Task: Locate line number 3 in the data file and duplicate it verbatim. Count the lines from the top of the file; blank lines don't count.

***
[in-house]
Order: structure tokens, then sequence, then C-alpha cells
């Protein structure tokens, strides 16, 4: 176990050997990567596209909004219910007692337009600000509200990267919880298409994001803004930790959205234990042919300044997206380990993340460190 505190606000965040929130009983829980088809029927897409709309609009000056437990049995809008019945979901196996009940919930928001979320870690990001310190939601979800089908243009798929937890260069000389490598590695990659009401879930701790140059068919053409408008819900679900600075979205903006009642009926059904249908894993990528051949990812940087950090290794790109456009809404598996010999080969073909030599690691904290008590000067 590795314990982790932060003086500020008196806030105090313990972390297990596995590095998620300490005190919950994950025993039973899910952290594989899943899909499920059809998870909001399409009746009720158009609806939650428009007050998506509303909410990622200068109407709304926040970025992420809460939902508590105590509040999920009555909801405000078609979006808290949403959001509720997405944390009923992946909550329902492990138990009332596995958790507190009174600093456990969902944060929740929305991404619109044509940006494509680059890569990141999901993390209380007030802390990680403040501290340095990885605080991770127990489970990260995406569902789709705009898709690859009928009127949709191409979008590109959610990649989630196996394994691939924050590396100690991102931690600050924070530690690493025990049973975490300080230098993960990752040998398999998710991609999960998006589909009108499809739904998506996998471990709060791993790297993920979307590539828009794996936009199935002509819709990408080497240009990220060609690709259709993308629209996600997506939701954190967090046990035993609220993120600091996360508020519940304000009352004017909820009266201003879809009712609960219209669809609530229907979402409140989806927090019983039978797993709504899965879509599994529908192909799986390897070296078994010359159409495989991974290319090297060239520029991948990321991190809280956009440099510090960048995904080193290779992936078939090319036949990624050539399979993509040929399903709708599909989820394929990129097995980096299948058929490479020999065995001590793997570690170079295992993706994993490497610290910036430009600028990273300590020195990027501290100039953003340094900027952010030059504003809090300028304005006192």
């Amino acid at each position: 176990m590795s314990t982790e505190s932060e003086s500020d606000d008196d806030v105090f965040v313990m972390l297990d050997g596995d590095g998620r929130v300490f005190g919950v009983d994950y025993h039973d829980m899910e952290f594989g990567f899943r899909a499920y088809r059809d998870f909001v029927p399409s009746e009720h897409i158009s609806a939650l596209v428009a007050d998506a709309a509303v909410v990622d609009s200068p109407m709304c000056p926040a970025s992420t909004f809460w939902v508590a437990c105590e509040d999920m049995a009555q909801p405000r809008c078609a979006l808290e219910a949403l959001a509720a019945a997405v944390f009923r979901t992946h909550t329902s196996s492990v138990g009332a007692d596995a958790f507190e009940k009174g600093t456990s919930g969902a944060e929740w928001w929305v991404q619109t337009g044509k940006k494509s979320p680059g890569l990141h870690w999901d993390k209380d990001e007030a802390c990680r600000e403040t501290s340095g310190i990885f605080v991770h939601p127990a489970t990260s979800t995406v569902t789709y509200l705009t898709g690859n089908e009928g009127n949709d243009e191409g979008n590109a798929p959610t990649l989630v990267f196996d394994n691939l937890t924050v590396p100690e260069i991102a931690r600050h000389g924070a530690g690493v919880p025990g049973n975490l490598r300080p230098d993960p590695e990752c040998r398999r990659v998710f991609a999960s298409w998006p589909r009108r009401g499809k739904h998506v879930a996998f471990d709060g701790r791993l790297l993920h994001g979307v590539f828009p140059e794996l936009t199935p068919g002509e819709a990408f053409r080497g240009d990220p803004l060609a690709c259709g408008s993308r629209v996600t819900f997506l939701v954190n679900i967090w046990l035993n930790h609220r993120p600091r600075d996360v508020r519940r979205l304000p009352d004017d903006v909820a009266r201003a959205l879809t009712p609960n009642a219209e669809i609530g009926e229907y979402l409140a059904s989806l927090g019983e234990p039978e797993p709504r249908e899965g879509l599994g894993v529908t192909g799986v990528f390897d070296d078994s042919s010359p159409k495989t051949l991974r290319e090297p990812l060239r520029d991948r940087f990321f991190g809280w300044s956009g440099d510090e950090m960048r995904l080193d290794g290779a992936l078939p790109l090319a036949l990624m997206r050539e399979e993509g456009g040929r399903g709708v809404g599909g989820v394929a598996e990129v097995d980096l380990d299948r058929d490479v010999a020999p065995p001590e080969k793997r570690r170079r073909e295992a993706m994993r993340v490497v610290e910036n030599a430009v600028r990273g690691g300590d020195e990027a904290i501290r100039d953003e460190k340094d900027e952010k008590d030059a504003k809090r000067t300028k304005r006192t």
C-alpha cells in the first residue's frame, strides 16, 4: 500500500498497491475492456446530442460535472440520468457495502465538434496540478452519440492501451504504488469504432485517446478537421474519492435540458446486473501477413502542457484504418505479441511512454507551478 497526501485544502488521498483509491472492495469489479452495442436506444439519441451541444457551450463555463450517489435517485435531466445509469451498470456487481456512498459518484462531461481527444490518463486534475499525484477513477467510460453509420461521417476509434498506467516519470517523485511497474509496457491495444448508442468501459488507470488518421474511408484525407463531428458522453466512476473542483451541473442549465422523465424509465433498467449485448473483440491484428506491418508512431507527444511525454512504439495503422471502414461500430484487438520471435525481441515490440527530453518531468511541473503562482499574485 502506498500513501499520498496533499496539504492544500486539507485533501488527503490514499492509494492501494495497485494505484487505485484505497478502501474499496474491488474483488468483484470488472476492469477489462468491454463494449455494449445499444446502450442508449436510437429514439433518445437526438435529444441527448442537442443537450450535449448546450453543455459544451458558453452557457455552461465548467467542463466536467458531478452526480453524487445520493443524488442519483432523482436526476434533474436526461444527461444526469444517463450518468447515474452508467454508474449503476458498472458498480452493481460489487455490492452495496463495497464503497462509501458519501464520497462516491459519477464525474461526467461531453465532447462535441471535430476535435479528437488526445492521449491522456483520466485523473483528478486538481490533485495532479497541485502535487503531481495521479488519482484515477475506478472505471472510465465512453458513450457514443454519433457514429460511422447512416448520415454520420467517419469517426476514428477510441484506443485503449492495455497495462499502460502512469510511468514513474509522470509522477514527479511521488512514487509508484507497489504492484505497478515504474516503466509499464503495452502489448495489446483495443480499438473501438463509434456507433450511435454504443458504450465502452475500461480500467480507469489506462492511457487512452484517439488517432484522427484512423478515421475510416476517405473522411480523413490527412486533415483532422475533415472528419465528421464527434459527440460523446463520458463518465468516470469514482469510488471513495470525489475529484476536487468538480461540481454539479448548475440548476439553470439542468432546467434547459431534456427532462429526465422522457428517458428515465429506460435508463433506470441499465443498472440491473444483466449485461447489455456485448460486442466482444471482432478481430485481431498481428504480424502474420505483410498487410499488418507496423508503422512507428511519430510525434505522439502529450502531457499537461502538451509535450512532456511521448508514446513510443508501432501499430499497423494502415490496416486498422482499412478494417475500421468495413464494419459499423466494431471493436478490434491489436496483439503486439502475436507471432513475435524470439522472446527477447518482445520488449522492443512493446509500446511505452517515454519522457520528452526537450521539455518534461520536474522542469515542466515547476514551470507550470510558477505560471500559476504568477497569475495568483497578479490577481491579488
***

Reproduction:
């Protein structure tokens, strides 16, 4: 176990050997990567596209909004219910007692337009600000509200990267919880298409994001803004930790959205234990042919300044997206380990993340460190 505190606000965040929130009983829980088809029927897409709309609009000056437990049995809008019945979901196996009940919930928001979320870690990001310190939601979800089908243009798929937890260069000389490598590695990659009401879930701790140059068919053409408008819900679900600075979205903006009642009926059904249908894993990528051949990812940087950090290794790109456009809404598996010999080969073909030599690691904290008590000067 590795314990982790932060003086500020008196806030105090313990972390297990596995590095998620300490005190919950994950025993039973899910952290594989899943899909499920059809998870909001399409009746009720158009609806939650428009007050998506509303909410990622200068109407709304926040970025992420809460939902508590105590509040999920009555909801405000078609979006808290949403959001509720997405944390009923992946909550329902492990138990009332596995958790507190009174600093456990969902944060929740929305991404619109044509940006494509680059890569990141999901993390209380007030802390990680403040501290340095990885605080991770127990489970990260995406569902789709705009898709690859009928009127949709191409979008590109959610990649989630196996394994691939924050590396100690991102931690600050924070530690690493025990049973975490300080230098993960990752040998398999998710991609999960998006589909009108499809739904998506996998471990709060791993790297993920979307590539828009794996936009199935002509819709990408080497240009990220060609690709259709993308629209996600997506939701954190967090046990035993609220993120600091996360508020519940304000009352004017909820009266201003879809009712609960219209669809609530229907979402409140989806927090019983039978797993709504899965879509599994529908192909799986390897070296078994010359159409495989991974290319090297060239520029991948990321991190809280956009440099510090960048995904080193290779992936078939090319036949990624050539399979993509040929399903709708599909989820394929990129097995980096299948058929490479020999065995001590793997570690170079295992993706994993490497610290910036430009600028990273300590020195990027501290100039953003340094900027952010030059504003809090300028304005006192």